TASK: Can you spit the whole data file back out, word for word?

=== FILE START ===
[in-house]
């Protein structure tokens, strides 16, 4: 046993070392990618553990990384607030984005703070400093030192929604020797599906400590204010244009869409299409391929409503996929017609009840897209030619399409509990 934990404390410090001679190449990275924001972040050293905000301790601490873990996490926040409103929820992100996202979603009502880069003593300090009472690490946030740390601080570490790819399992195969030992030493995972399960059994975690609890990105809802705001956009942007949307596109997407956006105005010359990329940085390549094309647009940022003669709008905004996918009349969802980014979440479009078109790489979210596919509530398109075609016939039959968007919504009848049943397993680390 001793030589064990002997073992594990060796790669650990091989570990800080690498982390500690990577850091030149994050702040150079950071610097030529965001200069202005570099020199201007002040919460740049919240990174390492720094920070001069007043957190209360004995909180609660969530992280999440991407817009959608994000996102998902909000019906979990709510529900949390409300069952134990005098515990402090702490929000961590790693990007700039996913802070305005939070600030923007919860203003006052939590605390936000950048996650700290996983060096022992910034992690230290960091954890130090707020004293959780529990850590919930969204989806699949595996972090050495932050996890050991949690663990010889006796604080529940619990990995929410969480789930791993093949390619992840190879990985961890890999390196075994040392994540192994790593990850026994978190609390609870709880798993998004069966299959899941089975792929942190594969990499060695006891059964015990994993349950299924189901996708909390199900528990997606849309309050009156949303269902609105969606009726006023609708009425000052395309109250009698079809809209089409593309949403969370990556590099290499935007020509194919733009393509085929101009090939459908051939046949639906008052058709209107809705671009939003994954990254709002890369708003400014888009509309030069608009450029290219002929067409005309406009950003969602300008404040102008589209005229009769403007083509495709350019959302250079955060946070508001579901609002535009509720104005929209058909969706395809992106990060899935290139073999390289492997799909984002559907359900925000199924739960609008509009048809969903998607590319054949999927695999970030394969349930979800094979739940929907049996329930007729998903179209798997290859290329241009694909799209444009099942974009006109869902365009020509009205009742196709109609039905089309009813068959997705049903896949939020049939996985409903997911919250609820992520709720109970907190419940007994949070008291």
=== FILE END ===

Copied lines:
[in-house]
């Protein structure tokens, strides 16, 4: 046993070392990618553990990384607030984005703070400093030192929604020797599906400590204010244009869409299409391929409503996929017609009840897209030619399409509990 934990404390410090001679190449990275924001972040050293905000301790601490873990996490926040409103929820992100996202979603009502880069003593300090009472690490946030740390601080570490790819399992195969030992030493995972399960059994975690609890990105809802705001956009942007949307596109997407956006105005010359990329940085390549094309647009940022003669709008905004996918009349969802980014979440479009078109790489979210596919509530398109075609016939039959968007919504009848049943397993680390 001793030589064990002997073992594990060796790669650990091989570990800080690498982390500690990577850091030149994050702040150079950071610097030529965001200069202005570099020199201007002040919460740049919240990174390492720094920070001069007043957190209360004995909180609660969530992280999440991407817009959608994000996102998902909000019906979990709510529900949390409300069952134990005098515990402090702490929000961590790693990007700039996913802070305005939070600030923007919860203003006052939590605390936000950048996650700290996983060096022992910034992690230290960091954890130090707020004293959780529990850590919930969204989806699949595996972090050495932050996890050991949690663990010889006796604080529940619990990995929410969480789930791993093949390619992840190879990985961890890999390196075994040392994540192994790593990850026994978190609390609870709880798993998004069966299959899941089975792929942190594969990499060695006891059964015990994993349950299924189901996708909390199900528990997606849309309050009156949303269902609105969606009726006023609708009425000052395309109250009698079809809209089409593309949403969370990556590099290499935007020509194919733009393509085929101009090939459908051939046949639906008052058709209107809705671009939003994954990254709002890369708003400014888009509309030069608009450029290219002929067409005309406009950003969602300008404040102008589209005229009769403007083509495709350019959302250079955060946070508001579901609002535009509720104005929209058909969706395809992106990060899935290139073999390289492997799909984002559907359900925000199924739960609008509009048809969903998607590319054949999927695999970030394969349930979800094979739940929907049996329930007729998903179209798997290859290329241009694909799209444009099942974009006109869902365009020509009205009742196709109609039905089309009813068959997705049903896949939020049939996985409903997911919250609820992520709720109970907190419940007994949070008291």